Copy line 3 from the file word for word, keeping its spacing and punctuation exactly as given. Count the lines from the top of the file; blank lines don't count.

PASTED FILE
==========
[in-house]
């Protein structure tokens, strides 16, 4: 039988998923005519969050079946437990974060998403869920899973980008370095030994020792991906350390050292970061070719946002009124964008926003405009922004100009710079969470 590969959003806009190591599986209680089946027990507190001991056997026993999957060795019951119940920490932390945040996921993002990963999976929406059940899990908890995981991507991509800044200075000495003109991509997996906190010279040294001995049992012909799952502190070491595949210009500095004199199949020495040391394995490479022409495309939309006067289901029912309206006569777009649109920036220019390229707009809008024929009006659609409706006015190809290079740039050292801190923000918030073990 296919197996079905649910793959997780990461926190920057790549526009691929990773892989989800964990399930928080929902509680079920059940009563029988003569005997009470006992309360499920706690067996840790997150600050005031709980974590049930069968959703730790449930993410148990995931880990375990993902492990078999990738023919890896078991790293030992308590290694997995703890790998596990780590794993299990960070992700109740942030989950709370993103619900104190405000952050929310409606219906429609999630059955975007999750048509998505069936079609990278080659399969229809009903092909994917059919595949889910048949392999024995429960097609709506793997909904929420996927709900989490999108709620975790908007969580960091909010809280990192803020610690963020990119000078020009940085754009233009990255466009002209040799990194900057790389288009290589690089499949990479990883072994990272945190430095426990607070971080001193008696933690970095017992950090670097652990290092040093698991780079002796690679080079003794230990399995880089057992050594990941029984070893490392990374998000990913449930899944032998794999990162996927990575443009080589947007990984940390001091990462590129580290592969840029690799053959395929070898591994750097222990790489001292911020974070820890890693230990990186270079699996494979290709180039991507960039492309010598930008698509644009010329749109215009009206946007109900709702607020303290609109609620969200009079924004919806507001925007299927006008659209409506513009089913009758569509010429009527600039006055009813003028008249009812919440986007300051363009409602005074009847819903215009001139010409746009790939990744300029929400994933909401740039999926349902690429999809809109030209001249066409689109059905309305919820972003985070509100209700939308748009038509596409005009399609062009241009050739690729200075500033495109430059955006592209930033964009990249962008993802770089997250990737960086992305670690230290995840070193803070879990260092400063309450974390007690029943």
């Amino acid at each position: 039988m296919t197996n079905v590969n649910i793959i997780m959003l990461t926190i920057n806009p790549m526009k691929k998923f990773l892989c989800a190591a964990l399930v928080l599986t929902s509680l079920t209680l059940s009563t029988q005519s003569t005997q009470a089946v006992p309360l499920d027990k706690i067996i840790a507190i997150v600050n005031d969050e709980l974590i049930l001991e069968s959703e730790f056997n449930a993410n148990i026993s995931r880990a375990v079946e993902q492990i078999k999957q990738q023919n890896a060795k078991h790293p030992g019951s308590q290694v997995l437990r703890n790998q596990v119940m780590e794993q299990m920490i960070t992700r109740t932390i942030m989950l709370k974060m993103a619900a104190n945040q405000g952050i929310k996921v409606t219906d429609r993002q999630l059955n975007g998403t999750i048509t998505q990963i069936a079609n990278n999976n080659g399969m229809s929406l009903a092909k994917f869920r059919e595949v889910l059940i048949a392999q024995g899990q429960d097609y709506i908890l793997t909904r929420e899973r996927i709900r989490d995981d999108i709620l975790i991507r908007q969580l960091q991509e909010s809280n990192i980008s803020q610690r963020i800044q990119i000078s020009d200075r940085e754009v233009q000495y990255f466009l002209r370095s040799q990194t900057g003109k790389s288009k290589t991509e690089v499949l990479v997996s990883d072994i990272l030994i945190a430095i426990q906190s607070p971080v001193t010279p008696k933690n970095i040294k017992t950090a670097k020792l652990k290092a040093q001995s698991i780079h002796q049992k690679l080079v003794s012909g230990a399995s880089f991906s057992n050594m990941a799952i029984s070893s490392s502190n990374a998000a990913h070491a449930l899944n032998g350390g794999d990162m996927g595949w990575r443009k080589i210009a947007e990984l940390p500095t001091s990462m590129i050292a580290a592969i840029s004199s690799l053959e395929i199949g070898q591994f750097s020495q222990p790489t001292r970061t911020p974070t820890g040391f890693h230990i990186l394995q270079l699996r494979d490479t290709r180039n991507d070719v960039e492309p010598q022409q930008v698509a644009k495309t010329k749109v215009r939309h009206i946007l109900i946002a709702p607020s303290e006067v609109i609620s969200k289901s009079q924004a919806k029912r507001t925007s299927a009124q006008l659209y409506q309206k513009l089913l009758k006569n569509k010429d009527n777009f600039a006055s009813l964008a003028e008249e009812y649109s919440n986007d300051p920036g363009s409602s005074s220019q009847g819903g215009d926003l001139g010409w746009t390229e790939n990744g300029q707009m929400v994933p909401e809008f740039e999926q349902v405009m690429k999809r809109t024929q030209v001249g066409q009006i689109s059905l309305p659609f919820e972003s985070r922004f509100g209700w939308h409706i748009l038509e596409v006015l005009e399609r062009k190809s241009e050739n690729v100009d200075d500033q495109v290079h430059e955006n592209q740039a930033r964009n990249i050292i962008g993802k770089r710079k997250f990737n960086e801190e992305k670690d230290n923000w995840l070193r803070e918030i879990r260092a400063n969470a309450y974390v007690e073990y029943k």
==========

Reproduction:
């Amino acid at each position: 039988m296919t197996n079905v590969n649910i793959i997780m959003l990461t926190i920057n806009p790549m526009k691929k998923f990773l892989c989800a190591a964990l399930v928080l599986t929902s509680l079920t209680l059940s009563t029988q005519s003569t005997q009470a089946v006992p309360l499920d027990k706690i067996i840790a507190i997150v600050n005031d969050e709980l974590i049930l001991e069968s959703e730790f056997n449930a993410n148990i026993s995931r880990a375990v079946e993902q492990i078999k999957q990738q023919n890896a060795k078991h790293p030992g019951s308590q290694v997995l437990r703890n790998q596990v119940m780590e794993q299990m920490i960070t992700r109740t932390i942030m989950l709370k974060m993103a619900a104190n945040q405000g952050i929310k996921v409606t219906d429609r993002q999630l059955n975007g998403t999750i048509t998505q990963i069936a079609n990278n999976n080659g399969m229809s929406l009903a092909k994917f869920r059919e595949v889910l059940i048949a392999q024995g899990q429960d097609y709506i908890l793997t909904r929420e899973r996927i709900r989490d995981d999108i709620l975790i991507r908007q969580l960091q991509e909010s809280n990192i980008s803020q610690r963020i800044q990119i000078s020009d200075r940085e754009v233009q000495y990255f466009l002209r370095s040799q990194t900057g003109k790389s288009k290589t991509e690089v499949l990479v997996s990883d072994i990272l030994i945190a430095i426990q906190s607070p971080v001193t010279p008696k933690n970095i040294k017992t950090a670097k020792l652990k290092a040093q001995s698991i780079h002796q049992k690679l080079v003794s012909g230990a399995s880089f991906s057992n050594m990941a799952i029984s070893s490392s502190n990374a998000a990913h070491a449930l899944n032998g350390g794999d990162m996927g595949w990575r443009k080589i210009a947007e990984l940390p500095t001091s990462m590129i050292a580290a592969i840029s004199s690799l053959e395929i199949g070898q591994f750097s020495q222990p790489t001292r970061t911020p974070t820890g040391f890693h230990i990186l394995q270079l699996r494979d490479t290709r180039n991507d070719v960039e492309p010598q022409q930008v698509a644009k495309t010329k749109v215009r939309h009206i946007l109900i946002a709702p607020s303290e006067v609109i609620s969200k289901s009079q924004a919806k029912r507001t925007s299927a009124q006008l659209y409506q309206k513009l089913l009758k006569n569509k010429d009527n777009f600039a006055s009813l964008a003028e008249e009812y649109s919440n986007d300051p920036g363009s409602s005074s220019q009847g819903g215009d926003l001139g010409w746009t390229e790939n990744g300029q707009m929400v994933p909401e809008f740039e999926q349902v405009m690429k999809r809109t024929q030209v001249g066409q009006i689109s059905l309305p659609f919820e972003s985070r922004f509100g209700w939308h409706i748009l038509e596409v006015l005009e399609r062009k190809s241009e050739n690729v100009d200075d500033q495109v290079h430059e955006n592209q740039a930033r964009n990249i050292i962008g993802k770089r710079k997250f990737n960086e801190e992305k670690d230290n923000w995840l070193r803070e918030i879990r260092a400063n969470a309450y974390v007690e073990y029943k």